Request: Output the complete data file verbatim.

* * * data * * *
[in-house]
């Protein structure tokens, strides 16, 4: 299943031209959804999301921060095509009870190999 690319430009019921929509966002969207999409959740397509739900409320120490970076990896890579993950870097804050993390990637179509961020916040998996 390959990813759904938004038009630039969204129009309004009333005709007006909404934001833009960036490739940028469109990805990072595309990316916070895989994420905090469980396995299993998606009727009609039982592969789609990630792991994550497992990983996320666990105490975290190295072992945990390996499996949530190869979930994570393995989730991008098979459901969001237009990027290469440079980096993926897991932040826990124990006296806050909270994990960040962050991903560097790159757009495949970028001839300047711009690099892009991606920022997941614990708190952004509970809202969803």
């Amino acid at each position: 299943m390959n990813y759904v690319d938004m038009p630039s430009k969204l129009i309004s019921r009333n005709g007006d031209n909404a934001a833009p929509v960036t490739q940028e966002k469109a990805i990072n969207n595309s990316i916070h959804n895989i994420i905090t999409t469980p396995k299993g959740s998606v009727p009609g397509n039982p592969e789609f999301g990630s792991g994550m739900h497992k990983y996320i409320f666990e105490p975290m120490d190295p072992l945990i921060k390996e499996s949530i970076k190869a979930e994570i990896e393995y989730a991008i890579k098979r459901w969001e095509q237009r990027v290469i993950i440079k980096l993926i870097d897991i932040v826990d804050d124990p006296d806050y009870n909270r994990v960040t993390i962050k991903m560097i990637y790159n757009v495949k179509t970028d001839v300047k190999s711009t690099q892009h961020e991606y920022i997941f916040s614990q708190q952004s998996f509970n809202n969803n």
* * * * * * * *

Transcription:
[in-house]
């Protein structure tokens, strides 16, 4: 299943031209959804999301921060095509009870190999 690319430009019921929509966002969207999409959740397509739900409320120490970076990896890579993950870097804050993390990637179509961020916040998996 390959990813759904938004038009630039969204129009309004009333005709007006909404934001833009960036490739940028469109990805990072595309990316916070895989994420905090469980396995299993998606009727009609039982592969789609990630792991994550497992990983996320666990105490975290190295072992945990390996499996949530190869979930994570393995989730991008098979459901969001237009990027290469440079980096993926897991932040826990124990006296806050909270994990960040962050991903560097790159757009495949970028001839300047711009690099892009991606920022997941614990708190952004509970809202969803």
């Amino acid at each position: 299943m390959n990813y759904v690319d938004m038009p630039s430009k969204l129009i309004s019921r009333n005709g007006d031209n909404a934001a833009p929509v960036t490739q940028e966002k469109a990805i990072n969207n595309s990316i916070h959804n895989i994420i905090t999409t469980p396995k299993g959740s998606v009727p009609g397509n039982p592969e789609f999301g990630s792991g994550m739900h497992k990983y996320i409320f666990e105490p975290m120490d190295p072992l945990i921060k390996e499996s949530i970076k190869a979930e994570i990896e393995y989730a991008i890579k098979r459901w969001e095509q237009r990027v290469i993950i440079k980096l993926i870097d897991i932040v826990d804050d124990p006296d806050y009870n909270r994990v960040t993390i962050k991903m560097i990637y790159n757009v495949k179509t970028d001839v300047k190999s711009t690099q892009h961020e991606y920022i997941f916040s614990q708190q952004s998996f509970n809202n969803n």